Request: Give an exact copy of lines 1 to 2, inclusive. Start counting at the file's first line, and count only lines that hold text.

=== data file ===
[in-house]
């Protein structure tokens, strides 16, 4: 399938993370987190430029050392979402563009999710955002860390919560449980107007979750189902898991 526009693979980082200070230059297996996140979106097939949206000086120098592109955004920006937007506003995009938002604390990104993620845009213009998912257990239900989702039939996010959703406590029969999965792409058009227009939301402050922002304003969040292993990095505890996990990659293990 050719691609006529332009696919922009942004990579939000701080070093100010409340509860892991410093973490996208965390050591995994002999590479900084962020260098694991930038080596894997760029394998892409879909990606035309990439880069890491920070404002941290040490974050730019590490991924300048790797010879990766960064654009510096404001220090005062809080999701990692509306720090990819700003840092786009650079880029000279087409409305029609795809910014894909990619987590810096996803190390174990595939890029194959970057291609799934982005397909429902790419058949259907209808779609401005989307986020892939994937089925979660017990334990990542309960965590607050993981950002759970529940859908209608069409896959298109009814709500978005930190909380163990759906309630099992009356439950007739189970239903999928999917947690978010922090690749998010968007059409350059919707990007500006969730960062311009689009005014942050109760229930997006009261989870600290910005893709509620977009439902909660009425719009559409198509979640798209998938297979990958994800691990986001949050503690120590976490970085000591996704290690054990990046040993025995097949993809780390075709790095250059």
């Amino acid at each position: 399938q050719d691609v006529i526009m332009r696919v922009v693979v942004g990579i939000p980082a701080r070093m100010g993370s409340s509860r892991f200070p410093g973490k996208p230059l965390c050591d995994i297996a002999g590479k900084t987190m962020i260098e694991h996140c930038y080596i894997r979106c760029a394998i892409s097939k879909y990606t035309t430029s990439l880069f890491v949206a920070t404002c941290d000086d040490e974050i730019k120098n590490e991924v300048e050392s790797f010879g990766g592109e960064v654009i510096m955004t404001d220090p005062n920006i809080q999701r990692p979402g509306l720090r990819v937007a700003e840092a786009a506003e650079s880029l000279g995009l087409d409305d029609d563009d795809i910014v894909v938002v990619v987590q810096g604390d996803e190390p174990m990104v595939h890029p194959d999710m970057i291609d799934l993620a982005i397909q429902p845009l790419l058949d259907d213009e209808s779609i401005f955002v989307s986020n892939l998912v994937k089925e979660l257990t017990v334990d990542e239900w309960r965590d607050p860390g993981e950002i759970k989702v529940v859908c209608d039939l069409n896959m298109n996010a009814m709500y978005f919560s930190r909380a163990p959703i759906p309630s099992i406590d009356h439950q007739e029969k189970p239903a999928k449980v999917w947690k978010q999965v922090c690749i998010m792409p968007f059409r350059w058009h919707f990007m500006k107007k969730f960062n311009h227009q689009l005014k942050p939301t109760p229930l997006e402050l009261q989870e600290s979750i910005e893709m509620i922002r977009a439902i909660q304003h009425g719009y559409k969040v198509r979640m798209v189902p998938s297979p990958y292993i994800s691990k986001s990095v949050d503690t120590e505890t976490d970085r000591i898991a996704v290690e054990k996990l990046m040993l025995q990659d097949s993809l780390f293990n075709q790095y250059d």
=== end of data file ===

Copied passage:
[in-house]
């Protein structure tokens, strides 16, 4: 399938993370987190430029050392979402563009999710955002860390919560449980107007979750189902898991 526009693979980082200070230059297996996140979106097939949206000086120098592109955004920006937007506003995009938002604390990104993620845009213009998912257990239900989702039939996010959703406590029969999965792409058009227009939301402050922002304003969040292993990095505890996990990659293990 050719691609006529332009696919922009942004990579939000701080070093100010409340509860892991410093973490996208965390050591995994002999590479900084962020260098694991930038080596894997760029394998892409879909990606035309990439880069890491920070404002941290040490974050730019590490991924300048790797010879990766960064654009510096404001220090005062809080999701990692509306720090990819700003840092786009650079880029000279087409409305029609795809910014894909990619987590810096996803190390174990595939890029194959970057291609799934982005397909429902790419058949259907209808779609401005989307986020892939994937089925979660017990334990990542309960965590607050993981950002759970529940859908209608069409896959298109009814709500978005930190909380163990759906309630099992009356439950007739189970239903999928999917947690978010922090690749998010968007059409350059919707990007500006969730960062311009689009005014942050109760229930997006009261989870600290910005893709509620977009439902909660009425719009559409198509979640798209998938297979990958994800691990986001949050503690120590976490970085000591996704290690054990990046040993025995097949993809780390075709790095250059």